'Ti-Jean' brings the Caribbean to USF
Published: Tuesday, October 29, 2013
Updated: Tuesday, October 29, 2013 00:10
In less than five weeks, visiting director Henry Muttoo and students from the School of Theater and Dance took a simple island folk tale and turned it into a colorful, vibrant story.
In the tale of the devil and three brothers that has expanded generations and cultures, “Ti-Jean and His Brothers” is a play written by Nobel Prize winner Derek Walcott, that uses rich imagery and themes involving heaven, hell and a search for independence.
The audience is transported instantly to the Caribbean, due to the elaborate hut-like stage, island music performed by a live band and the intense visuals of the extravagant costumes designed by new faculty member Yao Chen, that allow actors dressed as goats, birds, bugs, frogs and demonic creatures to leap across the stage in equally ornate costuming.
From the West Indies, Muttoo said he is impressed with how the actors have taken this story from a different culture and brought it to life.
Though he said he had a vision of the play, he took a hands-off approach to directing, as he said he feels that a director shouldn’t impose all of his or her will onto any play.
“It makes no sense for a student to train for three years in theater and learn what to do, just to have a director come and tell you what to do,” Muttoo said. “I gave them a lot of room to work with their character and gave them a lot of basics I think they needed to know about the play, and let them work around that, and I think they’ve done an excellent job.”
While some actors, even in their vividly colored costumes, tend to give less-than-stellar performances, and though all of the actors’ attempts at a Creole accent took some getting used to, there are a handful of performances that draw attention away from the costumes and the accents and back to the story.
Diego Hernandez-Calabria, a senior majoring in theatre performance, although he is mostly disguised by masks, outshines, as he plays the Devil/Papa Bois/Planter.
From scene-to-scene, Hernandez-Calabria offers glimpses of a twisted, devious wickedness as he transforms with ease and precision to each form of the devil.
Though the three brothers are well cast, Kaena Hood, a senior majoring in theatre performance, takes on a male role and gives an outstanding performance of the youngest, humble and subtlest of the three.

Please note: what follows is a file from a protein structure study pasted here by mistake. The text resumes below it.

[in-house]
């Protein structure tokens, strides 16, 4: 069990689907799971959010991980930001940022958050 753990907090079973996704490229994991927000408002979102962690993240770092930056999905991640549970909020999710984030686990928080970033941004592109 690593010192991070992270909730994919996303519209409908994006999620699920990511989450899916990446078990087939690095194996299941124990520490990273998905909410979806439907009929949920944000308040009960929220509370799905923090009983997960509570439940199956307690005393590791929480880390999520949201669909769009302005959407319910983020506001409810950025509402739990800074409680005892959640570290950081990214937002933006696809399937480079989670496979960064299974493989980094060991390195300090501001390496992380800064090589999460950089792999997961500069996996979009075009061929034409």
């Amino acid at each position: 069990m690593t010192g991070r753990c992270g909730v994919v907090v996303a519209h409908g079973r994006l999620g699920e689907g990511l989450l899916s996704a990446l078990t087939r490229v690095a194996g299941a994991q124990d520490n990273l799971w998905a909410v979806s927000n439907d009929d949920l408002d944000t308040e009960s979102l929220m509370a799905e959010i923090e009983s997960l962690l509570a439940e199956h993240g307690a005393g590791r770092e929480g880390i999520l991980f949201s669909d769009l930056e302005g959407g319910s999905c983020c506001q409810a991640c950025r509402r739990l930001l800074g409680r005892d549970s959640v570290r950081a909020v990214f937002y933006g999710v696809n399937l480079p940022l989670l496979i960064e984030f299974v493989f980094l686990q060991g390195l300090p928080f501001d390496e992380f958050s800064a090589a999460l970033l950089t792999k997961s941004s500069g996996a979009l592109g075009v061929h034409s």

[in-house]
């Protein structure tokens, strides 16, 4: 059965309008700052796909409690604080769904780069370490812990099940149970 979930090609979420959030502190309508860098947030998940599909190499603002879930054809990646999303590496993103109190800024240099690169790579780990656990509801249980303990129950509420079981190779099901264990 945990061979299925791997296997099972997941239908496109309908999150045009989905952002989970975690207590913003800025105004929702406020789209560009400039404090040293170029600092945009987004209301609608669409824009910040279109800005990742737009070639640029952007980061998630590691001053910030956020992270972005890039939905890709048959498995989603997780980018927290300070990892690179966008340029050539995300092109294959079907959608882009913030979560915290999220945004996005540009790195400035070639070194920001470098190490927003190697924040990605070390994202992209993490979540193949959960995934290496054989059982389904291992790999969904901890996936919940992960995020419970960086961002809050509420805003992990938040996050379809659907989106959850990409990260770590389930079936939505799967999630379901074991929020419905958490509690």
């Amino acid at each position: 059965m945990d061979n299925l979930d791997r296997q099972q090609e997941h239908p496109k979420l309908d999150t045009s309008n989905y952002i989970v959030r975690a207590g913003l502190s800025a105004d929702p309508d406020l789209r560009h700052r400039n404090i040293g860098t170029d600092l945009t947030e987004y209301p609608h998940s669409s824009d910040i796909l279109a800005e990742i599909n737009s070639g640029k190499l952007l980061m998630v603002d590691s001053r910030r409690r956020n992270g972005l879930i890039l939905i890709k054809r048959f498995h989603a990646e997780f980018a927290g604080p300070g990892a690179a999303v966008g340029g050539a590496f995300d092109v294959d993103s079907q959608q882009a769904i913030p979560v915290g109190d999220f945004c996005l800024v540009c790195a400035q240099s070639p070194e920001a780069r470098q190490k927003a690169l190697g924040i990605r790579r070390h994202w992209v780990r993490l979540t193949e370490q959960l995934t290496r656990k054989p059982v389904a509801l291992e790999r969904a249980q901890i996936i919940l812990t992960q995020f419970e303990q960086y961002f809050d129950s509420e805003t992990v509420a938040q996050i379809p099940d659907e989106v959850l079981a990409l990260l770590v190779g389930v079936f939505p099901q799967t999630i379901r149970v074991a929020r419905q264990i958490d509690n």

Adam Seacord, a sophomore majoring in theater and creative writing, shows great improvement and theatrical growth in dual roles as the oldest brother, Gros Jean, and the goat, from his role in this summer’s “Bengal Tiger at the Baghdad Zoo.”
Seacord said that the biggest challenge he faced during his performance was he had to bring himself emotionally into the play, while still honoring the folk tale.
“It was different from a realistic play,” Seacord said. “In this, I’m just a character. That’s who I am. I had to be the character and present the character at the same time.”
The chorus of woodland creatures, frog, cricket, bird and firefly, served as the narrators, but unfortunately, their stunning costumes distracted from their performances.
Though the speaking voice of a creepily adorned “child of the devil,” played by Angel Guppy, came across a little more overbearingly shrieky than needed, her singing voice was angelic.
Though the accents were a bit daunting, the fact that the cast learned a song in another language in only two weeks leaves much to be admired. First time USF performer, Chelsea Durrant, a sophomore majoring in business, who plays La Diablesse, said learning the song was the biggest challenge for her and most of the cast.
“Sometimes not knowing what the words meant or how to pronounce them was the biggest difficulty,” Durrant said. “We learned it in like two weeks. So that was a big feat. We’re all actually proud we got it out. Everything else went pretty smoothly during the show, it was a good process.”
Though not technically a musical, the play offered a Caribbean-inflected percussion that even Durrant found hard to resist dancing to.
“The music is wonderful,” Durrant said. “It is hard not to dance when I hear the music backstage. It is hard not to dance when I am onstage. I have to remember I am in character. I cannot smile or dance along even though I really want to.”
With all of the vibrant colors and sounds, Muttoo said he hopes the audience takes the theme with them that evil surrounds us.
“We are in a constant battle in order to balance ourselves from evil to good. In order to do good, you have to do evil to do good and keep evil in its place,” Muttoo said “You can’t defeat evil with brute force and strength or book knowledge, the way to beat evil is through common sense and balance — by defying evil not cooperating with it.”